Stop Making Employees Responsible for Emotionally Incompetent Bosses
Self-awareness is a characteristic that those in positions of leadership should have. It is the foundation upon which Emotional Intelligence (EI) is built. You cannot elevate your emotional quotient (EQ) if you are not willing to be self-aware and to practice this awareness daily. How do you see yourself, and just as importantly, how do others see you? Having this awareness works in tandem with a great EI attribute: empathy. However, lacking self-awareness can make it challenging to see where another person is coming from. And if a leader has deficiency in this area, it can create a very frustrating work environment.
I recently read the Harvard Business Review article How to Work For a Boss Who Lacks Self-Awareness, and although the author offered three suggestions for employees who are in this situation, I wrestle with the fact that once again we are putting the onus on employees rather than addressing the incompetence of poor managers. The employer should seek to train and equip managers to become competent leaders rather than requiring the employee to lead the lead.
The article’s first recommendation of employees helping their leaders out is a good one. The examples of how to offer feedback are helpful and subtly encourage managers to become more aware of others by recognizing the behavior and emotions of their team with the goal of bettering the workplace.
The following suggestions of learning to cope with a manager’s dark side and to coexist in their reality distortion are highly problematic! Why are we encouraging employees to stay in a toxic environment that can become emotionally abusive and mentally draining? Why are we asking employees to be more mature than their leaders? I liken this to unhealthy parental relationships where the parent expects their child to accept their toxic behavior simply because they are the parent. This is a complete displacement of responsibility. Just because one is in a position of leadership doesn’t make them void of accountability.
In many workplaces, employees are absorbing the blows that come from working under a manager who lacks self-awareness and has low emotional intelligence. And depending on the employee’s own family of origin, they may stay at an organization longer than they should because they are so familiar to this kind of relationship and do not recognize that they have become accustomed to the abuse. No one needs to experience trauma at work. It would behoove employers to do their due diligence to promote individuals that have high EQ more than have high numbers. This will decrease turnover and increase productivity and morale.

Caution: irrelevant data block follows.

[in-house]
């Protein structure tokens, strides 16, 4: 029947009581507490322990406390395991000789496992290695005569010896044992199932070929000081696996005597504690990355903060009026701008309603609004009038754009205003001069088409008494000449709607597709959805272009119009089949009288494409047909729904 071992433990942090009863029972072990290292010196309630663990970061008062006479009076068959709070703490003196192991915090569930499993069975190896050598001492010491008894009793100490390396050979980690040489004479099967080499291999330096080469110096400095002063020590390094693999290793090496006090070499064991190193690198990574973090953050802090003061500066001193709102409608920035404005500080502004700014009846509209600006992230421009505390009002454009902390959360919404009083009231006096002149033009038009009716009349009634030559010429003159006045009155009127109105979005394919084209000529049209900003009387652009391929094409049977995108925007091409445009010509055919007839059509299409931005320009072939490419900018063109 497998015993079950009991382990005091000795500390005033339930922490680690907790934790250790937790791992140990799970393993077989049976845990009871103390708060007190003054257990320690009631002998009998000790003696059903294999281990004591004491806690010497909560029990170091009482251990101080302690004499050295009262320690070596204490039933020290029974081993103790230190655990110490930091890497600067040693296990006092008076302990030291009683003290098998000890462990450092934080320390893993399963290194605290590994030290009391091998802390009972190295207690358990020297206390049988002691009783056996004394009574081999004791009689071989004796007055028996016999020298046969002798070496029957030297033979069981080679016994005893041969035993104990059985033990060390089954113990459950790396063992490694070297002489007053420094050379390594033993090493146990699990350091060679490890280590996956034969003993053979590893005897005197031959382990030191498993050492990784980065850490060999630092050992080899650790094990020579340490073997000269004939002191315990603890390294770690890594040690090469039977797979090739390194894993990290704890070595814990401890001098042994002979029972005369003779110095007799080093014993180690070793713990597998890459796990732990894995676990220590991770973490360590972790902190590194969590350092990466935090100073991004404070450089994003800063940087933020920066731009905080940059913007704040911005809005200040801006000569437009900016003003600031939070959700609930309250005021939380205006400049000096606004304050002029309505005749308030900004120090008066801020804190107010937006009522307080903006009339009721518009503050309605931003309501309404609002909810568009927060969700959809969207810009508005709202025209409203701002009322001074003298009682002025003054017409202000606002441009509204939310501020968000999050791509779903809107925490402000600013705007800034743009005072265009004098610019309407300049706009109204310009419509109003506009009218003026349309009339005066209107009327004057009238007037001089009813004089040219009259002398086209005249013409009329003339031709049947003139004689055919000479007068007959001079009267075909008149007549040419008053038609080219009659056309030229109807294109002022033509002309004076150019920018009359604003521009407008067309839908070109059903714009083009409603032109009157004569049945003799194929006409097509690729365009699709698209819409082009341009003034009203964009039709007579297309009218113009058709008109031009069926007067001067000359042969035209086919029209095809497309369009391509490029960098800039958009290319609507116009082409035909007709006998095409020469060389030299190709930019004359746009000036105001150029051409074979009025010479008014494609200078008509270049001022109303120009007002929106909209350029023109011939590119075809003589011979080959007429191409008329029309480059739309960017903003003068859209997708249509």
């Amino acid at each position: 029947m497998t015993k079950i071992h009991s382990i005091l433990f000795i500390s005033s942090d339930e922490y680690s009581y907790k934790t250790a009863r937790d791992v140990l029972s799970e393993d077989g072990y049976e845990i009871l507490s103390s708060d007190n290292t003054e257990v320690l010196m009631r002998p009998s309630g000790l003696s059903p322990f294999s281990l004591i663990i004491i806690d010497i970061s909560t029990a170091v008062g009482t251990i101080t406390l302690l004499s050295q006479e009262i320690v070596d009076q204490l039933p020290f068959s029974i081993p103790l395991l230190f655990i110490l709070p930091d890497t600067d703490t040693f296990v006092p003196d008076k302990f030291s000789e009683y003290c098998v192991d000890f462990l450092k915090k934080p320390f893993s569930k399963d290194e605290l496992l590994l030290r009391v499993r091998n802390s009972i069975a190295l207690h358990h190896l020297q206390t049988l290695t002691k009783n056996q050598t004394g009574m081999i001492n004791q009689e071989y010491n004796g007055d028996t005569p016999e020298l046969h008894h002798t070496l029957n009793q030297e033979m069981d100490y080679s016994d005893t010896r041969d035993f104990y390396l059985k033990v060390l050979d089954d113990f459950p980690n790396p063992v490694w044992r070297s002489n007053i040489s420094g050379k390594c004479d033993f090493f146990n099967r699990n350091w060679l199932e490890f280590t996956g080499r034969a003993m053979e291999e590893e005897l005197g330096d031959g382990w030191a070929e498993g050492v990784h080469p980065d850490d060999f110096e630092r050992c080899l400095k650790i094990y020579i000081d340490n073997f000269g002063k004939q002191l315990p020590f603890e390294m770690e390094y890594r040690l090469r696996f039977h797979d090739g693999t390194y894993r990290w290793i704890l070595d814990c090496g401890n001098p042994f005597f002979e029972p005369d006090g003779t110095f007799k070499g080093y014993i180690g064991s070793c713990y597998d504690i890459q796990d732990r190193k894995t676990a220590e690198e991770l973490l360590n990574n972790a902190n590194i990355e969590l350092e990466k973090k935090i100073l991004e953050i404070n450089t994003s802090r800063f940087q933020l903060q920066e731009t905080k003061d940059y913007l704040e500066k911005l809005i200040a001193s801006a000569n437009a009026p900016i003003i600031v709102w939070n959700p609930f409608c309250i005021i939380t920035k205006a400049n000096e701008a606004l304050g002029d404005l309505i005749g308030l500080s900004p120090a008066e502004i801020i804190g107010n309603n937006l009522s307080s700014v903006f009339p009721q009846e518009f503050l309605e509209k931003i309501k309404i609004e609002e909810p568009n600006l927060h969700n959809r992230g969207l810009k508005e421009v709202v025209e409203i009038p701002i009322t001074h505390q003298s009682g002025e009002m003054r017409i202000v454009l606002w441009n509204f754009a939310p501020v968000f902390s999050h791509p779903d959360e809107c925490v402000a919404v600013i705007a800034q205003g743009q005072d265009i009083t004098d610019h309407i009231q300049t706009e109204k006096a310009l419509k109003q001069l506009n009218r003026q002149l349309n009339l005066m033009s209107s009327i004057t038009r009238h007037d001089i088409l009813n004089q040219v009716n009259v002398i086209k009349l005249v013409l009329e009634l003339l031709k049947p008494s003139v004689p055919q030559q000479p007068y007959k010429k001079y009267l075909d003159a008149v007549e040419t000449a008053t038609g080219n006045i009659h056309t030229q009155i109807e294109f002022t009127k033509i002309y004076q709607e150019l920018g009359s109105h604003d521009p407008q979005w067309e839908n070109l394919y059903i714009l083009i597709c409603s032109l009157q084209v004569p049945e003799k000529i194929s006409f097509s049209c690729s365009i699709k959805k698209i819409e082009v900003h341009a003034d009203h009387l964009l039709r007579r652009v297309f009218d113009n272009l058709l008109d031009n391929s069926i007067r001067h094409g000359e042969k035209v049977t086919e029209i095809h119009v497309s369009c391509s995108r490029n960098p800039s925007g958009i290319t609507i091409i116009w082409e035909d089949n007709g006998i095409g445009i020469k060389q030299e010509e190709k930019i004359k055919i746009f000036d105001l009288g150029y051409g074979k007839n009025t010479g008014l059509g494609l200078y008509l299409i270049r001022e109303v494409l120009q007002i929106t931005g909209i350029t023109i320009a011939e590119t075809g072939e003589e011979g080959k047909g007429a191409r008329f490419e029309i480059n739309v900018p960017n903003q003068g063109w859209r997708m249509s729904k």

Why are we encouraging employees to stay in a toxic environment that can become emotionally abusive and mentally draining? Why are we asking employees to be more mature than their leaders?
As a psychotherapist, it disturbs me that even with all of the data around stress related illnesses, increased absenteeism, and rising healthcare costs, organizations still fail to address the real issue; we have a people problem. Capitalism has trumped human capital, and we are not humanistic in how we approach business. Managers aren’t trained properly, yet employees are made liable? No. If an employee is working for a boss that lacks self-awareness, they are not required to alleviate the problem or feel obligated to deal with it.
I believe we have the ability to better our environment, and should whenever possible. However, I do not believe it should be done at the expense of our mental health and well-being. I challenge employers to invest in the proper training and hiring of their managers. Otherwise, be prepared for a sick workforce and the loss of high-quality employees.
Farah is a psychotherapist and workplace wellness champion who guides individuals and organizations in decreasing symptoms of stress and burnout, elevating their emotional intelligence quotient while improving morale by implementing strategies to create healthier and equitable work culture. To hire Farah as a consultant or to speak at your next event, email: email@example.com